Presented By
Libyan representatives Emhemehed Shoaeb, left, and Taher Sonni take part in an international conference on Libya at the Ministry of Foreign Affairs on Dec. 13, 2015 in Rome.
Mandel Ngan—AFP/Getty Images

Libyan officials are preparing to form a unity government on Wednesday in a move world powers regard as an urgent step toward dislodging ISIS from the country, but a cloud of uncertainty is hanging over the accord even before it is signed.

The difficulty facing the Libyan negotiators who met in Rome on Sunday is that they may not have the full support of Libya’s rival political camps and their allied militias who are ensnared in conflict nearly five years after an armed uprising ended the regime of Muammar Gaddafi.

Libya is currently split between two parliaments, one in the capital Tripoli and the other meeting in the city of Tobruk, in eastern Libya. With ongoing concerns about security in Tripoli, the unity accord is set to be signed in the city of Skhirat, in Morocco.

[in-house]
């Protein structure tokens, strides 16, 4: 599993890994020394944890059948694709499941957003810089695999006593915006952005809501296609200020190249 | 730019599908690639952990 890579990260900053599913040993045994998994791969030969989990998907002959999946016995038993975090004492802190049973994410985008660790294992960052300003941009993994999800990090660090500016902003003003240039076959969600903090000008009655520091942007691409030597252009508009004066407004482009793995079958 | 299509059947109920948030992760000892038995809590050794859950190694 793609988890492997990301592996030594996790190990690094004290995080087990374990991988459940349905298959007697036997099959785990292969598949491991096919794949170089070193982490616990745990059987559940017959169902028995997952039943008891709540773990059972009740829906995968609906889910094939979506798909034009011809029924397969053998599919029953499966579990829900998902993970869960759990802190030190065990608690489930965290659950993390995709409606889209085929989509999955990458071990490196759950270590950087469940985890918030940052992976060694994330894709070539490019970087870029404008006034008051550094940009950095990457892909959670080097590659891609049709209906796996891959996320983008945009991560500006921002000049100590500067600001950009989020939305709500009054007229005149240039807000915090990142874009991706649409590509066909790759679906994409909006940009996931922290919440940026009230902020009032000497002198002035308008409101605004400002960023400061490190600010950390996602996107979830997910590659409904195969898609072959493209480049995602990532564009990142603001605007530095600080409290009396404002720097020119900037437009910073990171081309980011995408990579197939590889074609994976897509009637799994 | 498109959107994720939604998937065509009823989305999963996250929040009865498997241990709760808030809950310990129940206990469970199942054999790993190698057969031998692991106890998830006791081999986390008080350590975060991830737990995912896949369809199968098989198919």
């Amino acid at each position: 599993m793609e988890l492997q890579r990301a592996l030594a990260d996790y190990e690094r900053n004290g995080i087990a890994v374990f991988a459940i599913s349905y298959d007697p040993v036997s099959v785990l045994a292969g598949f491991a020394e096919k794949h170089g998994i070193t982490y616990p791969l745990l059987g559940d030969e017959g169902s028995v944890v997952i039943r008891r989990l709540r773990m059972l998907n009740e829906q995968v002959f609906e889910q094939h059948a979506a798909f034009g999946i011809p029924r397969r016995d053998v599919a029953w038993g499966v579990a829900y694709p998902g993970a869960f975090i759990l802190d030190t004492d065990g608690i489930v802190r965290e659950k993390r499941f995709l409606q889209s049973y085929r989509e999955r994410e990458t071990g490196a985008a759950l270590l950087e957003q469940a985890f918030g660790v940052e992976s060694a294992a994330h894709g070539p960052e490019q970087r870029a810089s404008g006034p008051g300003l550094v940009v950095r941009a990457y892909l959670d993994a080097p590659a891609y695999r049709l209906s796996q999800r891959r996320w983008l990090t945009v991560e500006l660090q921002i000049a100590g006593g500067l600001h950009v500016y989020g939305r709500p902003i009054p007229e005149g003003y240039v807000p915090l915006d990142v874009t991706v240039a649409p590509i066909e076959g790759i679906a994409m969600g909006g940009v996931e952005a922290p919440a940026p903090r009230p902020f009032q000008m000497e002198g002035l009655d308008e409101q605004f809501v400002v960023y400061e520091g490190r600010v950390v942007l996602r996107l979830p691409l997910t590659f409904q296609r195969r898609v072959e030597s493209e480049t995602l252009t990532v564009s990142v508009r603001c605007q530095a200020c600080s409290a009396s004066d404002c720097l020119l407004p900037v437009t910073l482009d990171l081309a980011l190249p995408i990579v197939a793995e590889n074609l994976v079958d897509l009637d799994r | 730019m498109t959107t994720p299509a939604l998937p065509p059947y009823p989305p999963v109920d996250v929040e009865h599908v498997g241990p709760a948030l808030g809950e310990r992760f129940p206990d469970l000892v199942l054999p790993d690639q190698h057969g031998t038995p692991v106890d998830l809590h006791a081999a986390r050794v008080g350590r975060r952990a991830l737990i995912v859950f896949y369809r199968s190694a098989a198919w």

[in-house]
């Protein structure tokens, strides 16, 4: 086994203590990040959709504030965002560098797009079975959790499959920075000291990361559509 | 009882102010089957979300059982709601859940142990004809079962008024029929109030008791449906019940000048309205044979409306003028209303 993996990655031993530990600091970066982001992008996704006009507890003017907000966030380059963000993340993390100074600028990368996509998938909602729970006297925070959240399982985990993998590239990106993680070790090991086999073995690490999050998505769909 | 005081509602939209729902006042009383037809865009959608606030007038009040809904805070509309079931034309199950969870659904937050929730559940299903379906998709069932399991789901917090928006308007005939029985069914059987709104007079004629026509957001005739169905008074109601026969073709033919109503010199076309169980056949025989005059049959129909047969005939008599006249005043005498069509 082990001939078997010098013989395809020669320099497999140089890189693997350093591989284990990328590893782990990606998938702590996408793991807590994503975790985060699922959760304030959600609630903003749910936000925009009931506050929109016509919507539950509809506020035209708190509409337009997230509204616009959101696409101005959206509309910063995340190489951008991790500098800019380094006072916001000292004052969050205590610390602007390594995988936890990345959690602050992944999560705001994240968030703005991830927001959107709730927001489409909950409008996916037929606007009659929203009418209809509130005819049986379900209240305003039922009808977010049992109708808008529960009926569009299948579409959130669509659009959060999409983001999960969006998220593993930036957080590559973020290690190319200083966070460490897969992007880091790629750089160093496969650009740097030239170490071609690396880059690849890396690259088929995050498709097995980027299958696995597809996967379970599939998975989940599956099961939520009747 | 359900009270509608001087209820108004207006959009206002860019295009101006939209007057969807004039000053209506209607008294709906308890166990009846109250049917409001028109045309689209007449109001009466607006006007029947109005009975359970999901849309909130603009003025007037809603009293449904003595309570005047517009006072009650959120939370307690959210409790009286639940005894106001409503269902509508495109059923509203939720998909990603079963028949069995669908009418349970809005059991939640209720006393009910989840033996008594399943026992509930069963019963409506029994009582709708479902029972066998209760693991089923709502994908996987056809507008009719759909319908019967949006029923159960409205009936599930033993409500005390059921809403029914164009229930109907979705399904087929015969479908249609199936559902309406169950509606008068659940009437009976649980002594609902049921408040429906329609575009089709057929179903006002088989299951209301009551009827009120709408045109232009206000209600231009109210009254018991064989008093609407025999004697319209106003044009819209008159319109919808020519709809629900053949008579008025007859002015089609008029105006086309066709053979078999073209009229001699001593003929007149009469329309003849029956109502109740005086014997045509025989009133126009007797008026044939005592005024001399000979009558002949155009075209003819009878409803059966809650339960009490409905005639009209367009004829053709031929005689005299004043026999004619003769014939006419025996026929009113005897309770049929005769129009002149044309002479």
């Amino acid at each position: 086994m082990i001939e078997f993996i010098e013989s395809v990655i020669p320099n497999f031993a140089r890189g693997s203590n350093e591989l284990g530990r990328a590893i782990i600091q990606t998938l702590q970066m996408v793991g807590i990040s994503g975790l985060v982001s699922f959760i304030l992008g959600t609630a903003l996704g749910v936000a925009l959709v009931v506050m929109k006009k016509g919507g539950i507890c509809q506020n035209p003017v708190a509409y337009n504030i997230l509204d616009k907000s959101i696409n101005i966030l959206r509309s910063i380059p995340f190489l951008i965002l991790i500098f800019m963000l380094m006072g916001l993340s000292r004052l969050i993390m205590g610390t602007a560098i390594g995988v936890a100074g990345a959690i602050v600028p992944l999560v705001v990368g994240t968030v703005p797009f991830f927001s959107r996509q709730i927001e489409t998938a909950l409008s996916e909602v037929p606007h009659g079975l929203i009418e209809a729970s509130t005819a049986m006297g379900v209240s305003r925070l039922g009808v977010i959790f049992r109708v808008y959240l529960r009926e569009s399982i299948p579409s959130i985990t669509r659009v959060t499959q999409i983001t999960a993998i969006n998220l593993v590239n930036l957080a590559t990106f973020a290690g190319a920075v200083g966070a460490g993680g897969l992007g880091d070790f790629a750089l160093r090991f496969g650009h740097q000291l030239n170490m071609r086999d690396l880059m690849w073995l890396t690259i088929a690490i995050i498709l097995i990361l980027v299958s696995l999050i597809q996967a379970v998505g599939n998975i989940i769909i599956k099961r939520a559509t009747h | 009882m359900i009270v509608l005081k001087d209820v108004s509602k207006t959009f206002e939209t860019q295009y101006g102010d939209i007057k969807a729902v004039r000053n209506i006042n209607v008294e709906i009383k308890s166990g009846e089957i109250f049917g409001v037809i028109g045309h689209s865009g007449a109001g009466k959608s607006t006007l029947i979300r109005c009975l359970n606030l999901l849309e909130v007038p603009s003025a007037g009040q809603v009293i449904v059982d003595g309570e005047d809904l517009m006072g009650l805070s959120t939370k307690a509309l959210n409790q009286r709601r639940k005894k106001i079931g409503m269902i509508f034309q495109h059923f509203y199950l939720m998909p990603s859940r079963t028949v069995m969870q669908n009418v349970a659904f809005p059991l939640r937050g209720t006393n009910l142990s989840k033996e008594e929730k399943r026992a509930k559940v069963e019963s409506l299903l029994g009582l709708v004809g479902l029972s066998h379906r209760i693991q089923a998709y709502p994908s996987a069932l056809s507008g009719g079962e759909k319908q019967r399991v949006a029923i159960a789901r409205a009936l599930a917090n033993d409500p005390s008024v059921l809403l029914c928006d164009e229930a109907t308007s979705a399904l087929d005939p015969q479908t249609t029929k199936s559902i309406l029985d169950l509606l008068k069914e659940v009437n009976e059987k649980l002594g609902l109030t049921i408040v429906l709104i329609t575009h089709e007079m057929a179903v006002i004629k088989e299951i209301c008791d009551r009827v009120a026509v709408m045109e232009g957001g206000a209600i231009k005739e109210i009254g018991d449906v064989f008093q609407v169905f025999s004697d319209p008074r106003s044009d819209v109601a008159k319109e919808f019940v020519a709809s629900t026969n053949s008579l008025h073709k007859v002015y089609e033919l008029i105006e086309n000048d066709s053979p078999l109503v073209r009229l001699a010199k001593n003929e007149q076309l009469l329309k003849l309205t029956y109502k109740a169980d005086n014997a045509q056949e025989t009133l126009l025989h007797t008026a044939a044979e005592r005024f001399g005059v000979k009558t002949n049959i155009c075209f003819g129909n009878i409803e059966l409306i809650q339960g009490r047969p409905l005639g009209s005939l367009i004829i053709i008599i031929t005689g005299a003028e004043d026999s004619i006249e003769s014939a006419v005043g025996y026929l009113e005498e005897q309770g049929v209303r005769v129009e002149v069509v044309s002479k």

Neither of the the two rival parliaments has endorsed the proposed government. The future government does not know where it will convene, or how it will gain control of trappings of state like the central bank and security forces. It is not clear how any future government will bring Libya’s many militias to heel.

Analysts say that, if support on the ground does not materialize soon, the unity deal could result in a nightmare scenario: three governing bodies meeting in three different cities, all claiming legitimacy. Due to the sense of urgency surrounding the battle against ISIS the Libyan negotiators are set to proceed anyway, backed by 17 key states including the U.S, Egypt, Turkey, Russia, and China.

“It’s fraught with pitfalls because you could have a paper consensus but then, what does that mean on the ground in terms of actual governance?” said Frederic Wehrey, a senior associate at the Carnegie Endowment for International Peace. “This agreement could produce yet a third governing body that is backed by the international community but lacks legitimacy at home or lacks authority at home.”